Head east instead of west, and in the heart of the Okanagan Valley you’ll come to Kelowna, a bustling centre of commerce, technological innovation and wine culture (www.tourismkelowna.com
THE GREAT OUTDOORS
With its vast expanses of ruggedly pristine yet surprisingly accessible wilderness, B.C. is a must-visit for any nature lover.
This mountainous province is home to 13 major ski resorts (and many smaller ones) that boast epic powder, heart-stopping descents and pristine backcountry bowls for downhillers, as well as miles of trails for those who prefer skinny skis and snowshoes. In summer, the resorts turn their lifts over to daredevil mountain bikers and hikers eager to explore the alpine meadows. Several, including Whistler Blackcomb and Kicking Horse Mountain Resort, have also installed a Via Ferrata
that allows climbers to scale once-inaccessible peaks.
But you don’t have to climb a mountain to find adventure here. Awash as it is with rivers, lakes and the ocean, B.C. is a popular playground for water sport enthusiasts of all sorts. You can sail alongside orcas in Desolation Sound, paddle the Bowron Lakes, raft down the Fraser Canyon, surf the waves near Tofino or cast for trout in Lake Country. Those who prefer to stay on dry land can hike through dozens of national and provincial parks or ride a horse under the endless skies in the grasslands. Even city slickers can find mountains to climb and waters to sail right in their own backyard.
HERITAGE AND CULTURE
Think of British Columbia as three vibrant cultural strands woven indelibly together: the Aboriginal, the European and the Asian.
First Nations peoples have fished, hunted and traded here for some 10,000 years. Today, Aboriginal culture is preserved in many galleries and museums, including the renowned UBC Museum of Anthropology (www.moa.ubc.ca
), and thrives in authentic experiences such as the Kamloopa Powwow (www.aboriginalbc.com
). In the 18th and 19th centuries, Europeans arrived to extract B.C.’s vast natural resources. Their stories live on in historic settings such as Barkerville, a former Gold Rush town turned living museum (www.barkerville.ca
). They were followed by Asian immigrants, whose traditions are captured in the historic Chinatowns of Victoria and Vancouver, as well as in the City of Richmond, with its modern Asian shopping malls, restaurants and summer night markets (www.tourismrichmond.com
). One of the best places to see how all three cultures lived and worked side by side is at the Gulf of Georgia Cannery, now a national historic site (www.gulfofgeorgiacannery.com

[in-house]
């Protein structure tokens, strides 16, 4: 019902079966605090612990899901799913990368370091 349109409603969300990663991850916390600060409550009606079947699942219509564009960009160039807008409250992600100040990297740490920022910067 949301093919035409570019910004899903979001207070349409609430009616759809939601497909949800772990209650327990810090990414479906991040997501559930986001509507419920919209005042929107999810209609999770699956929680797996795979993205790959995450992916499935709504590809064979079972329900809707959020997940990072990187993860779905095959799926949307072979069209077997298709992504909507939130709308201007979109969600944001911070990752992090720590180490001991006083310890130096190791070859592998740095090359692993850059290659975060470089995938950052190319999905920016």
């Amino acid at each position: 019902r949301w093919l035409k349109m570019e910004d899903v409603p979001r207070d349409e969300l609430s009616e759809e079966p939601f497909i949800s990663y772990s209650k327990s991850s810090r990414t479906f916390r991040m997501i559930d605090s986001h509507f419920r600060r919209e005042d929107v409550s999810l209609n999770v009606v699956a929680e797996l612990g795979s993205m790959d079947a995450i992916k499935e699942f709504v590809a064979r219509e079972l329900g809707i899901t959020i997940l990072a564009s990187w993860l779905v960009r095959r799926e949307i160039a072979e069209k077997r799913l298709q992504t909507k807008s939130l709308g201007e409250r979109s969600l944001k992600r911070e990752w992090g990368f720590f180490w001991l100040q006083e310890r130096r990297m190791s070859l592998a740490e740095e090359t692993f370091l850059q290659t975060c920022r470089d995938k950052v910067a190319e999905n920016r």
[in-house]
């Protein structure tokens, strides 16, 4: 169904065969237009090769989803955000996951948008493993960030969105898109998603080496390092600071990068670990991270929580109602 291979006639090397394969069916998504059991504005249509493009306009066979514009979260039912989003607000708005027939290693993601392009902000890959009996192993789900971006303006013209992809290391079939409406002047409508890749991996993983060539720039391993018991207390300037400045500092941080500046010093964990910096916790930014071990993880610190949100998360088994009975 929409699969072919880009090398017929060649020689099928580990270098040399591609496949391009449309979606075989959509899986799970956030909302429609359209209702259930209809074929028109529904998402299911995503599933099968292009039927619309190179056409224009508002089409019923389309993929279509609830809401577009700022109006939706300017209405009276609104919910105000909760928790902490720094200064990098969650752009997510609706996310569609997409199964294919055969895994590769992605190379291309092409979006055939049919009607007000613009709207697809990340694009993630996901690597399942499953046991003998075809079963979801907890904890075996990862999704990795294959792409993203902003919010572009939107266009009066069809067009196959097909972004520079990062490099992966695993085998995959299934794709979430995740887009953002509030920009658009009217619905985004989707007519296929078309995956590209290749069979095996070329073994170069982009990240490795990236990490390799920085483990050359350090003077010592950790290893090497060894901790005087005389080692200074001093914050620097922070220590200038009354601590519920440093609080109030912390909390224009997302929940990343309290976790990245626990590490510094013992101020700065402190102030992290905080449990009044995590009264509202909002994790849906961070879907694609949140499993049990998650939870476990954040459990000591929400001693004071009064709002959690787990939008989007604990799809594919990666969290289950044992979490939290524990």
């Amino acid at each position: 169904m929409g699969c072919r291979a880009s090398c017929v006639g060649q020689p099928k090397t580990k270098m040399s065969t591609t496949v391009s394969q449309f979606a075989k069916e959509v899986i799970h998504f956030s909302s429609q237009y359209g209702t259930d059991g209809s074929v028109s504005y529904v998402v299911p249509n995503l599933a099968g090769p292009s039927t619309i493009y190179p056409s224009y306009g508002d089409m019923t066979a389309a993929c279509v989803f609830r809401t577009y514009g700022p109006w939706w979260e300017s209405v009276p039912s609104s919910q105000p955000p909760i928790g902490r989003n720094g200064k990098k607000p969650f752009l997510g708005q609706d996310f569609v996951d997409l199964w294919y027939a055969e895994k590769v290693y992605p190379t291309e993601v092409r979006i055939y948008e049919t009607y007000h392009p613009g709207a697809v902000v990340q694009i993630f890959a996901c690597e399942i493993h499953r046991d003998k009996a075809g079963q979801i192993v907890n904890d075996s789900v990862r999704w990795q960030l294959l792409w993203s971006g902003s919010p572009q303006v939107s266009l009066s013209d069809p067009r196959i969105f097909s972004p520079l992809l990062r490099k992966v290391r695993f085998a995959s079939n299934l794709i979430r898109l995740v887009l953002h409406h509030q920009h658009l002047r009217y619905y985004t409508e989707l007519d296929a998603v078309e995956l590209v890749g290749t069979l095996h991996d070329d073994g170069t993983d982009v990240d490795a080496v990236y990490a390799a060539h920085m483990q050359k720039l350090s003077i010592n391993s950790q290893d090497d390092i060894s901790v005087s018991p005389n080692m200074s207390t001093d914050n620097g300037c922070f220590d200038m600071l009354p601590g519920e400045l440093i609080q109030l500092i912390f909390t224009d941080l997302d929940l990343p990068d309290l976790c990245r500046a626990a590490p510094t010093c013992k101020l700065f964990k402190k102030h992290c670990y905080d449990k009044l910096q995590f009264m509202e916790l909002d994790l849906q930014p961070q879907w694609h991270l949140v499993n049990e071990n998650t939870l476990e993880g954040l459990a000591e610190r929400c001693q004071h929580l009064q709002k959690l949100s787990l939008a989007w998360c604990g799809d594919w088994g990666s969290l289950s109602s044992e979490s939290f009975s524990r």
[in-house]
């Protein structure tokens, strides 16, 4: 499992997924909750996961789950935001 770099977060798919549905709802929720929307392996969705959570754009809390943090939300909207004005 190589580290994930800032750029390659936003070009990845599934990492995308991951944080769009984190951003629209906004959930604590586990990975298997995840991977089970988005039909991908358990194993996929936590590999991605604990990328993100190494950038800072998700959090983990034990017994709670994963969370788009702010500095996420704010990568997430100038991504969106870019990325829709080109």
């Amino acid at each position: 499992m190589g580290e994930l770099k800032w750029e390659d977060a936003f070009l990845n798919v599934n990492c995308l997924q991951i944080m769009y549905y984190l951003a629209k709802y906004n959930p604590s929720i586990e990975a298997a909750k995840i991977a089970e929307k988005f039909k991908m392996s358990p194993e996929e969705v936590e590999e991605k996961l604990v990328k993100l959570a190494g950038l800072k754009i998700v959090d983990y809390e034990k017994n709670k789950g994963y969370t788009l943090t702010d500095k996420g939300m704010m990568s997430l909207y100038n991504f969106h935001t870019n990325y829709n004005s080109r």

MUST SEE, MUST DO
Take a whale-watching tour from Tofino. You’ll spot dolphins, orcas, sea lions and, if you’re lucky, majestic humpbacks frolicking in the waters off Vancouver Island (www.tourismtofino.com
The Peak 2 Peak Gondola whisks you from Whistler to Blackcomb Mountain, a breathtaking 4.4-km (2.73-mi.) journey 436 m (1,427 ft.) above the valley floor (www.whistlerblackcomb.com/events-and-activities/activities/peak-2-peak
Explore the wineries of the South Okanagan Valley via a guided electric bike tour led by Heatstroke Cycles (www.heatstrokecycle.com
In Vancouver, board a foot passenger ferry for a trip across False Creek to Granville Island and its galleries, shops, restaurants, theatres and popular Public Market (www.granvilleisland.com
Did you know that golf balls fly farther at higher elevations? Prove it on the many championship mountain courses in the Kootenay Rockies (www.golfinbritishcolumbia.com
At the Great Bear Rainforest on B.C.’s northern coast, First Nations guides will take you on a search for the elusive white kermode spirit bear (www.spiritbear.com
No trip to Victoria is complete without a visit to the Chateau-style Fairmont Empress Hotel, which was designated a National Historic Site in 1981. Stop in for afternoon tea or cocktails in The Bengal Lounge (www.fairmont.com
The Sea-to-Sky Highway (Hwy. 99) travels to Whistler alongside the dramatic Howe Sound fjord, then joins with the mountainous switchbacks of Duffey Lake Road.
The open road of Route 97 takes you from the grasslands of the Thompson River Valley cowboy country through the bountiful Okanagan Valley vineyards and, if you like, into Washington State (www.route97.net).
Under the towering peaks of the snow-capped Beaufort Mountains, the Comox Valley drive on Vancouver Island zips past parks, vineyards, farms, craft galleries and a pretty marina.
Take the week-long Hot Springs Circle Route through the Kootenay Rockies and soak in the region’s spectacular mountain views as well as its mineral-rich hot springs.
For info on these and other driving trips visit: www.HelloBC.com/british-columbia/driving-routes.aspx
Your little monkeys will love swinging through the rainforest along the seven suspension bridges of Treetops Adventure at Capilano Suspension Bridge Park in North Vancouver. The 11-ha (27-acre) park also features First Nations exhibits, Cliffwalk and, of course, the famous swaying bridge, which stretches for nearly 137 m (450 ft.), some 70 m (230 ft.) above Capilano River (www.capbridge.com). Then again, you could always follow the locals down the road to Lynn Canyon Suspension Bridge, which doesn’t have a gift shop, but is completely free (www.lynncanyon.ca
PARK PICK: FORT LANGLEY NATIONAL HISTORIC SITE
Back in 1827, B.C. was a vast, rugged and largely uninhabited wilderness. Then the adventurous souls of the Hudson’s Bay Company arrived to set up a trading post and, 30 years later, the colony of British Columbia was born. Today, thousands visit Fort Langley National Historic Site each year to experience what life was like nearly two centuries ago. The park features several historic buildings, including the blacksmith shop, cooperage and bastions. It is a vibrant, interactive experience where guests can pan for gold and dress like a pioneer, enjoy a historic afternoon tea and learn how to make a barrel or horseshoe. Happy campers can even stay overnight in historically themed oTENTiks (www.pc.gc.ca/eng/lhn-nhs/bc/langley/visit.aspx
More info on National Parks and Historic Sites: www.pc.gc.ca